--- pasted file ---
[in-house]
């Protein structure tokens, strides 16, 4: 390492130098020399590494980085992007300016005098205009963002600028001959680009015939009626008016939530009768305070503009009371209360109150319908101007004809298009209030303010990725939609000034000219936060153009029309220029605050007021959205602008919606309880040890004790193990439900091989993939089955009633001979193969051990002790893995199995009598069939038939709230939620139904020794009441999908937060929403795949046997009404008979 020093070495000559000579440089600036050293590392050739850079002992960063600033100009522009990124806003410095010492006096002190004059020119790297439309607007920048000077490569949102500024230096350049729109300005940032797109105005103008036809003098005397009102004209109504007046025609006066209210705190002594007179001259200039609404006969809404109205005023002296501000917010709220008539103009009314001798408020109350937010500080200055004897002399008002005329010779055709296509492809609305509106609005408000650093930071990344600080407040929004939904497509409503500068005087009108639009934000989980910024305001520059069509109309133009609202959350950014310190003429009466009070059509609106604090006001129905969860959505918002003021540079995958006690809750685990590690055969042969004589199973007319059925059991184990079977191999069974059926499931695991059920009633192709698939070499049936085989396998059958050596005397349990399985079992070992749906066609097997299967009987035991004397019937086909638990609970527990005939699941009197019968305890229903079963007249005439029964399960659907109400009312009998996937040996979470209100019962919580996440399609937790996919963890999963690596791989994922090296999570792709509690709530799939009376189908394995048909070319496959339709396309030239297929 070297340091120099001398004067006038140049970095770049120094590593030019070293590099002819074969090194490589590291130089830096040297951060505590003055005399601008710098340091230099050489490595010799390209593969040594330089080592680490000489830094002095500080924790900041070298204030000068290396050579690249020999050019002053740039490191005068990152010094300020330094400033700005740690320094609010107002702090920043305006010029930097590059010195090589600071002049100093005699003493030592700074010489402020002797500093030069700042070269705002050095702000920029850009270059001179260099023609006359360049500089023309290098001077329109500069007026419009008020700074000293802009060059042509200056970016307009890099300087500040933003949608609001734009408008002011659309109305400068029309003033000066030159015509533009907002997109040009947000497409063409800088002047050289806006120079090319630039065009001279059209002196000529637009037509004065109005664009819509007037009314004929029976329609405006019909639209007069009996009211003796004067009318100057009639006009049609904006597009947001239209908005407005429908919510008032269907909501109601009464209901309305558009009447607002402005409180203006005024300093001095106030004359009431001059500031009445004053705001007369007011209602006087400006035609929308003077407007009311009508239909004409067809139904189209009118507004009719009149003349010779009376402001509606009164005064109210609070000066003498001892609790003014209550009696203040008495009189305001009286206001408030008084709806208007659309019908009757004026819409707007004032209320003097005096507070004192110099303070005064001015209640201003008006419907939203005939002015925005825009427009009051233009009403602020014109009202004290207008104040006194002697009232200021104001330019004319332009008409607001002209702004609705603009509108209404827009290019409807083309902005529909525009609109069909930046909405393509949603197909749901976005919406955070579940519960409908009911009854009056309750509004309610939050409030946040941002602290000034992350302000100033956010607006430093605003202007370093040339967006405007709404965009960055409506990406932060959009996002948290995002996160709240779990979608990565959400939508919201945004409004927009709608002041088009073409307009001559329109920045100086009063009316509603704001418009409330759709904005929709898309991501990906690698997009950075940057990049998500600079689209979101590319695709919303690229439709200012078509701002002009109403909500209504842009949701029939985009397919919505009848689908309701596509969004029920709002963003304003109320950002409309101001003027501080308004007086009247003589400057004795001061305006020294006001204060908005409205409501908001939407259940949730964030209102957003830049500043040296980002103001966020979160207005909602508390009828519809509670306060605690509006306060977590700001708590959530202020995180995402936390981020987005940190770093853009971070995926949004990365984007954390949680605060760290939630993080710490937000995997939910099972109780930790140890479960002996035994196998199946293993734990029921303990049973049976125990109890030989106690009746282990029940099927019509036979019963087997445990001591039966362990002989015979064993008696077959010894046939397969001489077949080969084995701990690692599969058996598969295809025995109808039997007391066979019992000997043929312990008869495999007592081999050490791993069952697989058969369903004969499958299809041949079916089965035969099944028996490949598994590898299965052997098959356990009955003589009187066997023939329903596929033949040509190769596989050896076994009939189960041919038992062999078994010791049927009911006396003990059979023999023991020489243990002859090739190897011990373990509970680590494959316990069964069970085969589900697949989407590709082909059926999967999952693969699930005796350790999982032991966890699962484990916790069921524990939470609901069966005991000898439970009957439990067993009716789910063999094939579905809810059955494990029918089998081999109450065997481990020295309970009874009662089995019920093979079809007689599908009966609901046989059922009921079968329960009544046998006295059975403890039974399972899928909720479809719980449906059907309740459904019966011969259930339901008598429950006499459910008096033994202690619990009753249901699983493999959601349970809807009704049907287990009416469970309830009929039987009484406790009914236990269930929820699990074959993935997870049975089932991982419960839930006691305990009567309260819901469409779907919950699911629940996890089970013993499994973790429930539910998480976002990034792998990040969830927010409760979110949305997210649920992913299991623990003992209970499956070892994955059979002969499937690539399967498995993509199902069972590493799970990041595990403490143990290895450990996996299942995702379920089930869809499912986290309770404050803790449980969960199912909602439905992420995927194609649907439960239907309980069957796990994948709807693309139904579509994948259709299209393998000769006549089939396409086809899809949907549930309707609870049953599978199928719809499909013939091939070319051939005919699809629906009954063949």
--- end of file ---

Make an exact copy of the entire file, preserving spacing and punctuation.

[in-house]
């Protein structure tokens, strides 16, 4: 390492130098020399590494980085992007300016005098205009963002600028001959680009015939009626008016939530009768305070503009009371209360109150319908101007004809298009209030303010990725939609000034000219936060153009029309220029605050007021959205602008919606309880040890004790193990439900091989993939089955009633001979193969051990002790893995199995009598069939038939709230939620139904020794009441999908937060929403795949046997009404008979 020093070495000559000579440089600036050293590392050739850079002992960063600033100009522009990124806003410095010492006096002190004059020119790297439309607007920048000077490569949102500024230096350049729109300005940032797109105005103008036809003098005397009102004209109504007046025609006066209210705190002594007179001259200039609404006969809404109205005023002296501000917010709220008539103009009314001798408020109350937010500080200055004897002399008002005329010779055709296509492809609305509106609005408000650093930071990344600080407040929004939904497509409503500068005087009108639009934000989980910024305001520059069509109309133009609202959350950014310190003429009466009070059509609106604090006001129905969860959505918002003021540079995958006690809750685990590690055969042969004589199973007319059925059991184990079977191999069974059926499931695991059920009633192709698939070499049936085989396998059958050596005397349990399985079992070992749906066609097997299967009987035991004397019937086909638990609970527990005939699941009197019968305890229903079963007249005439029964399960659907109400009312009998996937040996979470209100019962919580996440399609937790996919963890999963690596791989994922090296999570792709509690709530799939009376189908394995048909070319496959339709396309030239297929 070297340091120099001398004067006038140049970095770049120094590593030019070293590099002819074969090194490589590291130089830096040297951060505590003055005399601008710098340091230099050489490595010799390209593969040594330089080592680490000489830094002095500080924790900041070298204030000068290396050579690249020999050019002053740039490191005068990152010094300020330094400033700005740690320094609010107002702090920043305006010029930097590059010195090589600071002049100093005699003493030592700074010489402020002797500093030069700042070269705002050095702000920029850009270059001179260099023609006359360049500089023309290098001077329109500069007026419009008020700074000293802009060059042509200056970016307009890099300087500040933003949608609001734009408008002011659309109305400068029309003033000066030159015509533009907002997109040009947000497409063409800088002047050289806006120079090319630039065009001279059209002196000529637009037509004065109005664009819509007037009314004929029976329609405006019909639209007069009996009211003796004067009318100057009639006009049609904006597009947001239209908005407005429908919510008032269907909501109601009464209901309305558009009447607002402005409180203006005024300093001095106030004359009431001059500031009445004053705001007369007011209602006087400006035609929308003077407007009311009508239909004409067809139904189209009118507004009719009149003349010779009376402001509606009164005064109210609070000066003498001892609790003014209550009696203040008495009189305001009286206001408030008084709806208007659309019908009757004026819409707007004032209320003097005096507070004192110099303070005064001015209640201003008006419907939203005939002015925005825009427009009051233009009403602020014109009202004290207008104040006194002697009232200021104001330019004319332009008409607001002209702004609705603009509108209404827009290019409807083309902005529909525009609109069909930046909405393509949603197909749901976005919406955070579940519960409908009911009854009056309750509004309610939050409030946040941002602290000034992350302000100033956010607006430093605003202007370093040339967006405007709404965009960055409506990406932060959009996002948290995002996160709240779990979608990565959400939508919201945004409004927009709608002041088009073409307009001559329109920045100086009063009316509603704001418009409330759709904005929709898309991501990906690698997009950075940057990049998500600079689209979101590319695709919303690229439709200012078509701002002009109403909500209504842009949701029939985009397919919505009848689908309701596509969004029920709002963003304003109320950002409309101001003027501080308004007086009247003589400057004795001061305006020294006001204060908005409205409501908001939407259940949730964030209102957003830049500043040296980002103001966020979160207005909602508390009828519809509670306060605690509006306060977590700001708590959530202020995180995402936390981020987005940190770093853009971070995926949004990365984007954390949680605060760290939630993080710490937000995997939910099972109780930790140890479960002996035994196998199946293993734990029921303990049973049976125990109890030989106690009746282990029940099927019509036979019963087997445990001591039966362990002989015979064993008696077959010894046939397969001489077949080969084995701990690692599969058996598969295809025995109808039997007391066979019992000997043929312990008869495999007592081999050490791993069952697989058969369903004969499958299809041949079916089965035969099944028996490949598994590898299965052997098959356990009955003589009187066997023939329903596929033949040509190769596989050896076994009939189960041919038992062999078994010791049927009911006396003990059979023999023991020489243990002859090739190897011990373990509970680590494959316990069964069970085969589900697949989407590709082909059926999967999952693969699930005796350790999982032991966890699962484990916790069921524990939470609901069966005991000898439970009957439990067993009716789910063999094939579905809810059955494990029918089998081999109450065997481990020295309970009874009662089995019920093979079809007689599908009966609901046989059922009921079968329960009544046998006295059975403890039974399972899928909720479809719980449906059907309740459904019966011969259930339901008598429950006499459910008096033994202690619990009753249901699983493999959601349970809807009704049907287990009416469970309830009929039987009484406790009914236990269930929820699990074959993935997870049975089932991982419960839930006691305990009567309260819901469409779907919950699911629940996890089970013993499994973790429930539910998480976002990034792998990040969830927010409760979110949305997210649920992913299991623990003992209970499956070892994955059979002969499937690539399967498995993509199902069972590493799970990041595990403490143990290895450990996996299942995702379920089930869809499912986290309770404050803790449980969960199912909602439905992420995927194609649907439960239907309980069957796990994948709807693309139904579509994948259709299209393998000769006549089939396409086809899809949907549930309707609870049953599978199928719809499909013939091939070319051939005919699809629906009954063949």